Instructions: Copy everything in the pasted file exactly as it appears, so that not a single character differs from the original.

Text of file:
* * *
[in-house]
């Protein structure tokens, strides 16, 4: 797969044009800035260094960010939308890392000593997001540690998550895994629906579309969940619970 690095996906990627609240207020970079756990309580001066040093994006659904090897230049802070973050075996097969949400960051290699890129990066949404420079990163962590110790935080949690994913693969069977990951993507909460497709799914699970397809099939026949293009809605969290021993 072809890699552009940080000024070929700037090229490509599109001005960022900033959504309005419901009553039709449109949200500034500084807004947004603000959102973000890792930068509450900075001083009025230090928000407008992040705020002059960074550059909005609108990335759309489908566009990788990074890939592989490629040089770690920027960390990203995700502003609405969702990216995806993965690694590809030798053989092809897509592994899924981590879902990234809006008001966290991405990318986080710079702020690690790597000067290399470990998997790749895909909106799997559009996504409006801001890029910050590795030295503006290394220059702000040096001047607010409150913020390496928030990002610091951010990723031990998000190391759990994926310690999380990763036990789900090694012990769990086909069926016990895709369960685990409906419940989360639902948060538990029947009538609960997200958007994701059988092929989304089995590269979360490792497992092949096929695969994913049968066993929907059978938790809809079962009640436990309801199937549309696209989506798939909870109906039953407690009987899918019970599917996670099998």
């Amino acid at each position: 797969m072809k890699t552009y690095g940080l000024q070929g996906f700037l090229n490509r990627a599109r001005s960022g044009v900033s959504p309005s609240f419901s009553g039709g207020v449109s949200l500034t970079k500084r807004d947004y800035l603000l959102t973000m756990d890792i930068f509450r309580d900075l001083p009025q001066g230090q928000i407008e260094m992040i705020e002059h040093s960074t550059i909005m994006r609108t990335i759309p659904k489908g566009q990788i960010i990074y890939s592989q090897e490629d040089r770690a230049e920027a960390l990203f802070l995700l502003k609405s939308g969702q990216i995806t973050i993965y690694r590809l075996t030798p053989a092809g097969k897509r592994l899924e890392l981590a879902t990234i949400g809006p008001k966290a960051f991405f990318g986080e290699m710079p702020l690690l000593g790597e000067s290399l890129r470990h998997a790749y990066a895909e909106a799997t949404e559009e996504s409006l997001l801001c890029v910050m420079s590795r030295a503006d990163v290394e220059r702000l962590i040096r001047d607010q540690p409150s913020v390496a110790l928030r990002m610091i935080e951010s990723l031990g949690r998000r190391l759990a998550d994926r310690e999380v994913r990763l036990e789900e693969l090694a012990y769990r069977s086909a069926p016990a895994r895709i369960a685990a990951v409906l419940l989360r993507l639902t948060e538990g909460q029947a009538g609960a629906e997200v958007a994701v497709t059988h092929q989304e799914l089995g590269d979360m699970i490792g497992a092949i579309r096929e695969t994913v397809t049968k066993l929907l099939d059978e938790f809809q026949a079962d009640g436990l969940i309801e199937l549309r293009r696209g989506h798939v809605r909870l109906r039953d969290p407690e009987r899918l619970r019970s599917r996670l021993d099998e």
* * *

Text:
[in-house]
């Protein structure tokens, strides 16, 4: 797969044009800035260094960010939308890392000593997001540690998550895994629906579309969940619970 690095996906990627609240207020970079756990309580001066040093994006659904090897230049802070973050075996097969949400960051290699890129990066949404420079990163962590110790935080949690994913693969069977990951993507909460497709799914699970397809099939026949293009809605969290021993 072809890699552009940080000024070929700037090229490509599109001005960022900033959504309005419901009553039709449109949200500034500084807004947004603000959102973000890792930068509450900075001083009025230090928000407008992040705020002059960074550059909005609108990335759309489908566009990788990074890939592989490629040089770690920027960390990203995700502003609405969702990216995806993965690694590809030798053989092809897509592994899924981590879902990234809006008001966290991405990318986080710079702020690690790597000067290399470990998997790749895909909106799997559009996504409006801001890029910050590795030295503006290394220059702000040096001047607010409150913020390496928030990002610091951010990723031990998000190391759990994926310690999380990763036990789900090694012990769990086909069926016990895709369960685990409906419940989360639902948060538990029947009538609960997200958007994701059988092929989304089995590269979360490792497992092949096929695969994913049968066993929907059978938790809809079962009640436990309801199937549309696209989506798939909870109906039953407690009987899918019970599917996670099998």
């Amino acid at each position: 797969m072809k890699t552009y690095g940080l000024q070929g996906f700037l090229n490509r990627a599109r001005s960022g044009v900033s959504p309005s609240f419901s009553g039709g207020v449109s949200l500034t970079k500084r807004d947004y800035l603000l959102t973000m756990d890792i930068f509450r309580d900075l001083p009025q001066g230090q928000i407008e260094m992040i705020e002059h040093s960074t550059i909005m994006r609108t990335i759309p659904k489908g566009q990788i960010i990074y890939s592989q090897e490629d040089r770690a230049e920027a960390l990203f802070l995700l502003k609405s939308g969702q990216i995806t973050i993965y690694r590809l075996t030798p053989a092809g097969k897509r592994l899924e890392l981590a879902t990234i949400g809006p008001k966290a960051f991405f990318g986080e290699m710079p702020l690690l000593g790597e000067s290399l890129r470990h998997a790749y990066a895909e909106a799997t949404e559009e996504s409006l997001l801001c890029v910050m420079s590795r030295a503006d990163v290394e220059r702000l962590i040096r001047d607010q540690p409150s913020v390496a110790l928030r990002m610091i935080e951010s990723l031990g949690r998000r190391l759990a998550d994926r310690e999380v994913r990763l036990e789900e693969l090694a012990y769990r069977s086909a069926p016990a895994r895709i369960a685990a990951v409906l419940l989360r993507l639902t948060e538990g909460q029947a009538g609960a629906e997200v958007a994701v497709t059988h092929q989304e799914l089995g590269d979360m699970i490792g497992a092949i579309r096929e695969t994913v397809t049968k066993l929907l099939d059978e938790f809809q026949a079962d009640g436990l969940i309801e199937l549309r293009r696209g989506h798939v809605r909870l109906r039953d969290p407690e009987r899918l619970r019970s599917r996670l021993d099998e």